For the past year and a half, I’ve been under a transformation of how I view women’s bodies. When I was ten years old someone (a fellow female, maybe 1 or 2 years my senior) made a comment about my weight. Previous to that, I had no personal assessment of my body. I wasn’t even aware that a body was something to be judged (which I guess it’s not, more on that). However, I took her comment very matter-of-factly. No tears into my pillow; I just thought, “oh, I guess I’m supposed to judge my body based on some criteria about it’s size – some criteria that I don’t yet know – and then measure my self-worth by that.”
So I took to it like a task, like any life lesson. “I guess that’s just the next step,” I thought.
It didn’t feel good, it felt complicated, but I accepted it the way we do when we’re that malleable. Suddenly, where there used to be pure joy, a calculating mind was developing. A mind learning to critique.
This critique became refined over time. When I was twelve, my best friend had alternating anorexia/bulimia, and she cut herself. I was even more confused. She wasn’t happy with her body. Perhaps she wasn’t happy with other aspects of her life, either. Aspects over which she had no control.
I grew up in New York City – one of the capitals of anxiety over one’s appearance. I grew up with a television and tons of media, just like most kids I knew. I watched music videos of waif-thin girls in lingerie, alternating with tv commercials of Sports Illustrated-type models drinking milk. Milk does a body good. I felt puzzled.
Nonetheless, regardless of my feelings inside, the conditioning was happening. I came to believe that women had to look like men, only with boobs (maybe). Anyhow, you know this archetype, I don’t need to go into it further.
I didn’t even realize how deeply I had internalized these standards until I started meeting humans – men and women – who openly appreciated all kinds of bodies on women. At first, I wondered if they were forcing it. My idea of beauty had been substantially influenced by the standards projected by the media in my youth, and I found it hard to believe someone else might have a different preference.
This process went hand in hand with my realization that, if I was going to get anywhere with healing binge eating, it would necessarily involve healing my body image issues. This podcast episode with Isabel Foxen Duke really brought that home for me.
I started to think, if this really is conditioning ~ and that’s all it is ~ then my attachment to this beauty ideal is conditioned also, as is my fear of losing it. And if that’s the case, I really have nothing to be afraid of. Nothing of real value – nothing that truly serves me – is going to be lost if I questions these beliefs.
I started to explore. I explored my femininity, my body. I explored what I felt like when I allowed myself pleasure, through food or anything else, and when I deprived myself of it. I explored the way I looked at other women – whether it was my judgement coming in to assess them the way I had assessed myself for so many years, or allowing myself the surprise of seeing the soul beyond the body, or even just letting myself notice my own real reaction to a woman’s body, before the conditioned response came in to hijack my mind – and in that, having a visceral experience of Beauty like I had never really let in before.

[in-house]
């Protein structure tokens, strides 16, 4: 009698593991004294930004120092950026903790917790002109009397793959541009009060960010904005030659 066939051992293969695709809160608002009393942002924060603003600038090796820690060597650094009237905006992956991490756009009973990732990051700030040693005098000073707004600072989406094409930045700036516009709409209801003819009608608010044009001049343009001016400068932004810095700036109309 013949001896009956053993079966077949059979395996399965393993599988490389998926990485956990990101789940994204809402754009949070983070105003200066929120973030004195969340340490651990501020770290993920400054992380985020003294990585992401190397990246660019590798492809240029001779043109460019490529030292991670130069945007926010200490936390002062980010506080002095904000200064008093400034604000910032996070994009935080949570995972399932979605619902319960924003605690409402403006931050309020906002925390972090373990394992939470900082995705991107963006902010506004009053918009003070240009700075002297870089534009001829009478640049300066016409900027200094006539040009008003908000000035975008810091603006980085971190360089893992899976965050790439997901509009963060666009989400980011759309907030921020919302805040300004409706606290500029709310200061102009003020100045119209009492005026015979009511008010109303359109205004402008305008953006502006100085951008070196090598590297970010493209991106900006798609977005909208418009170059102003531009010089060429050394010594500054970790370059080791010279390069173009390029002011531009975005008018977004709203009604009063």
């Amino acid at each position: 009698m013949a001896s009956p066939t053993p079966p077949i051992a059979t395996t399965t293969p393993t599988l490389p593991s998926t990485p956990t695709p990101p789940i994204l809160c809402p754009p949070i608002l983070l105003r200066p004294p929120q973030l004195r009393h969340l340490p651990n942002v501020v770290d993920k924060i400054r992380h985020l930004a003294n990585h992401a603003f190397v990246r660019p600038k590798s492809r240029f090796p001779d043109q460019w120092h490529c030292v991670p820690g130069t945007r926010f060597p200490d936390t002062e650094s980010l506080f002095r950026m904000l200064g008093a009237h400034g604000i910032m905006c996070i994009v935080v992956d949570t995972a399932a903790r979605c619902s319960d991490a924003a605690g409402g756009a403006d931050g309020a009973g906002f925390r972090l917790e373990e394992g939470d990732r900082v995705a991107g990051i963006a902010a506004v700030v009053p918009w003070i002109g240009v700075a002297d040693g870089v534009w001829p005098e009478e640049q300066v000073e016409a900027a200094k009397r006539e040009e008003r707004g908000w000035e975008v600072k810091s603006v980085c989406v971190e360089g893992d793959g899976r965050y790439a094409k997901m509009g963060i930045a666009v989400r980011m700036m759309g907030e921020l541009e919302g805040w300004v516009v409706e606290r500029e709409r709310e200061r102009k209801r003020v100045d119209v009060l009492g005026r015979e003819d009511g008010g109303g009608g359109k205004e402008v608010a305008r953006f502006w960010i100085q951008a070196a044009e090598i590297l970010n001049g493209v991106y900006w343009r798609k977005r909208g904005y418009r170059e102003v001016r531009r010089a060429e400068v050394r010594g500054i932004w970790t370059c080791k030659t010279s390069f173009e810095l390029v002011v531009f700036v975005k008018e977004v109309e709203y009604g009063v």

Slowly, gradually, I started to get more comfortable with my own femininity (you can read more about that here).
And then today, I had a moment that communicated to me beyond a shadow of a doubt that something had changed.
I was at the gym, in the women’s locker room, preparing to go swimming. Here I was, surrounded my naked women of all shapes and sizes. And suddenly, I got it: All of these women are gorgeous.
Suddenly, it was like seeing with new eyes, or in a different light. I saw the dimples on a very large, pillowy bottom and they softened my heart. The roundness of a woman’s outer thighs; the way another woman’s skin yielded to gravity. I saw all these women’s bodies without judgement – and I took in the truth of a body: how it houses all our values and our feelings. How it is a vehicle for pleasure. For joy and sadness and pain, and that is beautiful too.
I saw the Humanness of all of these women – yet I saw the Goddess in them too.
In each one.
I won’t forget – one woman had scars where her nipples once were. I guessed it had been breast cancer.
It was the Humanness, the reality of bodies and how magical each one is – just in its ability to give so much to other humans and to this collective experience we call the world, that made each one beyond gorgeous. Stunning. Worthy of endless hours of admiration.
I looked in the mirror and suddenly found myself gorgeous. It wasn’t the shape of my body, though an aesthetic appreciation came along for the ride – it was what comes through my body. It was the way I carried myself today, animated by satisfaction and joy.
It was confidence that comes from knowing I am at home here. That my mother – my mother the Earth – didn’t put me here with any strict principles of how I should look. Those guidelines may have lived inside me, but they came from outside. Not from the Earth, but from another mind. A mind that was not my own.
Without bitterness, and with love, I set those down, and buried them.
It’s entirely up to me to enjoy my body to the utmost, the way I see fit, constantly exploring, aligning my molecules with my highest Joy.
My body image was never about the perimeters of my body anyway, it was always about my mind.